COULD THESE SYMPTOMS ACTUALLY BE ATTR-CM?
IN LOWER BACK
If you’re over 60 years old with heart failure symptoms, carpal tunnel syndrome and/or lumbar spinal stenosis, and your heart and blood pressure medicines only make you feel worse, you could have a life-threatening disease. Scroll down for more about transthyretin-mediated amyloidosis, or ATTR-CM.
Amyloidosis is a group of diseases in whichcertain proteins change shape, or “misfold,” and can then build up in different parts of the body.
HOW DOES ATTR-CMAFFECT THE HEART?
ATTR-CMAFFECTS MORE THAN THE HEART
ATTR-CM AFFECTS MORETHAN THE HEART
Because the many different symptoms ofATTR-CM can look similar to those of other diseases, it's important to know what information could be helpful to your doctor in considering a diagnosis.
Because the many different symptoms of ATTR-CMcan look similar to those of other diseases, it's important to know what information could be helpful to your doctor in considering a diagnosis.
Scroll down to learn how to get the mostout of your next conversation with your cardiologist. You can also find out more about the next steps that may be necessary to confirm a diagnosis of ATTR-CM.
Scroll down to learn how to get the most out ofyour next conversation with your cardiologist. You can also find out more about the next steps that may be necessary to confirm a diagnosis of ATTR-CM.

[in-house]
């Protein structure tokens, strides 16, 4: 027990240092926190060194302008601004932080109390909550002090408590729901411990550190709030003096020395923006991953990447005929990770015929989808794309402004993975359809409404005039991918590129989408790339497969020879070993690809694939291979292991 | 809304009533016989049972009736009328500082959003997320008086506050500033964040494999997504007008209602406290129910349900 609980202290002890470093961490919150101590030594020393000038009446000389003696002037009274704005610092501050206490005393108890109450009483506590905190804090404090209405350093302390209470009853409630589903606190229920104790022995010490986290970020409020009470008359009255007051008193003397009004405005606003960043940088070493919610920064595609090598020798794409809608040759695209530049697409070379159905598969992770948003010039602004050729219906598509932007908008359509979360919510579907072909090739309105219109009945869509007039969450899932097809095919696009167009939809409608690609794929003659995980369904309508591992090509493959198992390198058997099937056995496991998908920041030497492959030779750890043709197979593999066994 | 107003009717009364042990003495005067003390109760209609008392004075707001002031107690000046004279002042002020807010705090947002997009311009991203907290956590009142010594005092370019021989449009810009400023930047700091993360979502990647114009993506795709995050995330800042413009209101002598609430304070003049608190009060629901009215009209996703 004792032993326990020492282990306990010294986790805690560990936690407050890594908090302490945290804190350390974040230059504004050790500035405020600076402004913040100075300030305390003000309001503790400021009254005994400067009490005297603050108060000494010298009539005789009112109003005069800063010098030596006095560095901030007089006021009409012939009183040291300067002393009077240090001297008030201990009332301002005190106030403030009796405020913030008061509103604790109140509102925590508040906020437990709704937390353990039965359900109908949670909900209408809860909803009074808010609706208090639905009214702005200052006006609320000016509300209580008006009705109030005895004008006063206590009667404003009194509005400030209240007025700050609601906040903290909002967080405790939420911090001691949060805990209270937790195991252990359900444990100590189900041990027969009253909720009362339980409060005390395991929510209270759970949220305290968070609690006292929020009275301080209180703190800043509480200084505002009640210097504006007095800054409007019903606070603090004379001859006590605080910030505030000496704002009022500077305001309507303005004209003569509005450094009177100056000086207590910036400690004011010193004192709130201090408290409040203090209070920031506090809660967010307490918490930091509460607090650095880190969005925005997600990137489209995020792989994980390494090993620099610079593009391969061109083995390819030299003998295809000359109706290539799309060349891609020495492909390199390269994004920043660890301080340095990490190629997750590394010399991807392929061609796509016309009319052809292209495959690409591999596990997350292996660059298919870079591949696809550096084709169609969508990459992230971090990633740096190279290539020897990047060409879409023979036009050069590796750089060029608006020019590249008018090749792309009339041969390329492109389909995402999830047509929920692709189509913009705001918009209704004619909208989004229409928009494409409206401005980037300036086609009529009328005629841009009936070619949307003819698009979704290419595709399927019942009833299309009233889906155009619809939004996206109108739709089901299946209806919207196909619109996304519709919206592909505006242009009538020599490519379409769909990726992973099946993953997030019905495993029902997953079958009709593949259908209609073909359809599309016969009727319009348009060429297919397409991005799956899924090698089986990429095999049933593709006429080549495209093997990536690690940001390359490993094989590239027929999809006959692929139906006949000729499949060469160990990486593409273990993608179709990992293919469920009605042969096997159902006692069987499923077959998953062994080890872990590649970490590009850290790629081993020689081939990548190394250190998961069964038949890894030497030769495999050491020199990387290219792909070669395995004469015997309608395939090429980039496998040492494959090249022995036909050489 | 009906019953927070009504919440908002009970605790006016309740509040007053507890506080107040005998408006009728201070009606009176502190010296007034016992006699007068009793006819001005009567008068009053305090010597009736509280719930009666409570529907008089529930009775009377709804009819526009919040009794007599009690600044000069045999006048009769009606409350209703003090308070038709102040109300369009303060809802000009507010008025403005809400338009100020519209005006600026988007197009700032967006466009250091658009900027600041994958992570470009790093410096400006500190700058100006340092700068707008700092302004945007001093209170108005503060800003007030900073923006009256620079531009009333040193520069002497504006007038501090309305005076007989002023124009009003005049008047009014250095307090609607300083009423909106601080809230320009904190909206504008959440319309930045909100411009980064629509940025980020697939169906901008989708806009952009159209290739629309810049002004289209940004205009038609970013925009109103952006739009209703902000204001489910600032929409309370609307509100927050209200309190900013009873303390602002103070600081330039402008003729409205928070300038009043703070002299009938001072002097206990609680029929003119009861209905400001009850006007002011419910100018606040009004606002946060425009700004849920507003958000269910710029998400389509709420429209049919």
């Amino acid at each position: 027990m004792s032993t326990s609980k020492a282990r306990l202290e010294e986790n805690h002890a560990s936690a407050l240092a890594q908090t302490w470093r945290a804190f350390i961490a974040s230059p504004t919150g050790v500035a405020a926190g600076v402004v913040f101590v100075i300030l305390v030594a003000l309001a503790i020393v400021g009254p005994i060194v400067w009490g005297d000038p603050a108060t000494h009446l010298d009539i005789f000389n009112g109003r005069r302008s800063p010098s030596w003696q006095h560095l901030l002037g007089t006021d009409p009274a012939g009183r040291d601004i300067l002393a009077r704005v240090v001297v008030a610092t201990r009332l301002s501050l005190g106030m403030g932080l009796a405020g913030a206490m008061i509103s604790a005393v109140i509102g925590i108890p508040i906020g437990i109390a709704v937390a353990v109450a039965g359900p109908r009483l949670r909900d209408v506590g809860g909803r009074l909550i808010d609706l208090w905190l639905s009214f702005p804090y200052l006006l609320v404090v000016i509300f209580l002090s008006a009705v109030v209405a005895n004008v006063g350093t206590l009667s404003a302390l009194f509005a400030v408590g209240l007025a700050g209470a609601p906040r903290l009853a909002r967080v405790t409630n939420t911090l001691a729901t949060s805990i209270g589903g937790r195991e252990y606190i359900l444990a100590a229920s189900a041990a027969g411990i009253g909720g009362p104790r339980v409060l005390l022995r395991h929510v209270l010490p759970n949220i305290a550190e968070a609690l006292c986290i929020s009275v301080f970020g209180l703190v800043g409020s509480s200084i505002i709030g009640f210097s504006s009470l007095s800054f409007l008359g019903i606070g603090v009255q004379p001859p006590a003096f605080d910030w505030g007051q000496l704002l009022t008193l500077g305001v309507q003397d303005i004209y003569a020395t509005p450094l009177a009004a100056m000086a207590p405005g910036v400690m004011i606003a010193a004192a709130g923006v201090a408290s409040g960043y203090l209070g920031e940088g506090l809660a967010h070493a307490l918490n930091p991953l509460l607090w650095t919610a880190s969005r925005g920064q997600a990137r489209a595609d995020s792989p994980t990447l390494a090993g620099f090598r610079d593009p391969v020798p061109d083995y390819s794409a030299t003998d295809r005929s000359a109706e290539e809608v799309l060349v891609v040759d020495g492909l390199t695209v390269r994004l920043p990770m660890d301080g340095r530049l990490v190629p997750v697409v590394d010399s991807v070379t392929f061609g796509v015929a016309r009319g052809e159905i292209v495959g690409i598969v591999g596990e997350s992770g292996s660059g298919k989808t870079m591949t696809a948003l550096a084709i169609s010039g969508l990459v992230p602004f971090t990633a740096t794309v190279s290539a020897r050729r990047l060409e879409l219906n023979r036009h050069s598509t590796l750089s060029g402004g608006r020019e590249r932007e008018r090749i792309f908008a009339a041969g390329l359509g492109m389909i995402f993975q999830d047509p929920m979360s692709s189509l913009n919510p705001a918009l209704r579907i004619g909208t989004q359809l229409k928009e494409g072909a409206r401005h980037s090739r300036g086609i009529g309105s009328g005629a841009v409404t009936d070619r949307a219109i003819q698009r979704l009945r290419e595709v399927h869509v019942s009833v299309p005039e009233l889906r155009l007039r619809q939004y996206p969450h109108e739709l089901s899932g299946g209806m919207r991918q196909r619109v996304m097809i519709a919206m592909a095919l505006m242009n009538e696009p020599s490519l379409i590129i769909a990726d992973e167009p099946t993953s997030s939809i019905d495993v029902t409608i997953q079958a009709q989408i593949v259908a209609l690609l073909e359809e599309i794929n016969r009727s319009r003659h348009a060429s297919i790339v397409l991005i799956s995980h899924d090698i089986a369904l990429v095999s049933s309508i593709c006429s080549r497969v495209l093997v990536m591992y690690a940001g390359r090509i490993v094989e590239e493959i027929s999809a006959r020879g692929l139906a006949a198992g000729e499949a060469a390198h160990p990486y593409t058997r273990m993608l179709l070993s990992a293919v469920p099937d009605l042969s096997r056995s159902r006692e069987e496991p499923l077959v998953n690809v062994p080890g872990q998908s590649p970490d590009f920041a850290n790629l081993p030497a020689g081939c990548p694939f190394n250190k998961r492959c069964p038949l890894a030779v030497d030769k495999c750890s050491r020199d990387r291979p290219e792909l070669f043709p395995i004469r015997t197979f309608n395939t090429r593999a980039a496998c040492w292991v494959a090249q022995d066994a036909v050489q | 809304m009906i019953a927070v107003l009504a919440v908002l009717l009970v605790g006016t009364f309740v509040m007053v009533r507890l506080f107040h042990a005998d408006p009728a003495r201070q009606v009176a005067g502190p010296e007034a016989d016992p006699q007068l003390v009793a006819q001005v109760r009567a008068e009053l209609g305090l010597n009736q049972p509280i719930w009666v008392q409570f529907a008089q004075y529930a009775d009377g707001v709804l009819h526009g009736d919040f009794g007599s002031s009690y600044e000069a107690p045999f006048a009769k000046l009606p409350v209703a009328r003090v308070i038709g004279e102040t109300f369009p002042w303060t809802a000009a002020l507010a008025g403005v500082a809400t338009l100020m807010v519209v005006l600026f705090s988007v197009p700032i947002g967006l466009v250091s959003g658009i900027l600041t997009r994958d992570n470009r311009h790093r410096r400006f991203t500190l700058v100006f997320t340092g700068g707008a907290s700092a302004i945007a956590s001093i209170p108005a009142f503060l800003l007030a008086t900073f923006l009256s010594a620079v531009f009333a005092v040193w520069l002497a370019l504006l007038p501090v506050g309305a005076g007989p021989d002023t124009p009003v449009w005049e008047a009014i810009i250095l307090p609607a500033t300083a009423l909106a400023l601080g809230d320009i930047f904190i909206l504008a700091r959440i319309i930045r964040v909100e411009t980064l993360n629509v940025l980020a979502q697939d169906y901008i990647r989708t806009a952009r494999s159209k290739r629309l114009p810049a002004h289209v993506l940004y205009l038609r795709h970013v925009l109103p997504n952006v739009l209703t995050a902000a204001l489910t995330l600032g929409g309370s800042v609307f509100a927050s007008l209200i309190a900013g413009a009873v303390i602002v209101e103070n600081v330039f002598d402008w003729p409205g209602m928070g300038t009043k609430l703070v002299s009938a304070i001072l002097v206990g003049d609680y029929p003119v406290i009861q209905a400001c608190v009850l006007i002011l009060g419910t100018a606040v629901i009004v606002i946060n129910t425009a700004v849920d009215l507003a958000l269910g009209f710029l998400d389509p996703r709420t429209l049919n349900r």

IF YOU HAVE HEART FAILURE, TELL YOUR DOCTOR
IF YOU HAVE HAD ANY OR ALL OF THESE SYMPTOMS.
IT COULD BE ATTR-CM.
- Heart failure
- Feeling worse when taking heart medications such as beta blockers, ACE inhibitors, or ARBs
- Echocardiography showing increased left ventricle wall thickness
- An electrocardiogram reading of low electrical activity relative to left ventricle thickness
- Arrhythmia, also known as an irregular heartbeat
- Narrowing of the aortic valve ("aortic stenosis")
- Nerve damage that can affect the heart, blood vessels, bladder, intestines, sweat glands, and pupils (“autonomic neuropathy”)
- Stomach or digestive problems like diarrhea, constipation, and nausea
- Unexplained weight loss
- Dizziness or lightheadedness when standing up
- Sexual impotence
- Nerve damage that can affect muscle movement and sensation, and/or cause tingling, numbness, and pain in the arms and legs
- The appearance of tiny threads or “floaters” in one’s field of vision (“vitreous opacity”)
- Glaucoma, a buildup of fluid in the eye that can lead to blindness
- Biceps tendon rupture
- Pain and numbness in the lower back and legs due to a narrowing of the lower spinal canal (“lumbar stenosis”)
- A history of carpal tunnel syndrome
- Surgery to resurface or replace parts of the hip or knee joint (“arthroplasty”)
WHAT DOES MY DOCTOR DO NEXT?
Your doctor may perform some tests to get more detailed information about your heart, including an electrocardiogram, an echocardiogram, or a cardiac MRI.
If those tests suggest that ATTR-CM might be causing your symptoms, your doctor may order blood and urine tests to rule out other diseases.
Next steps can include procedures that might definitively diagnose ATTR-CM, like a cardiac imaging scan.
This noninvasive procedure can help show if transthyretin deposits are forming in your heart, an indication that you have ATTR-CM. In some cases, your doctor will order a heart biopsy to look for transthyretin deposits.
If you are diagnosed with ATTR-CM,
there's a treatment that can help.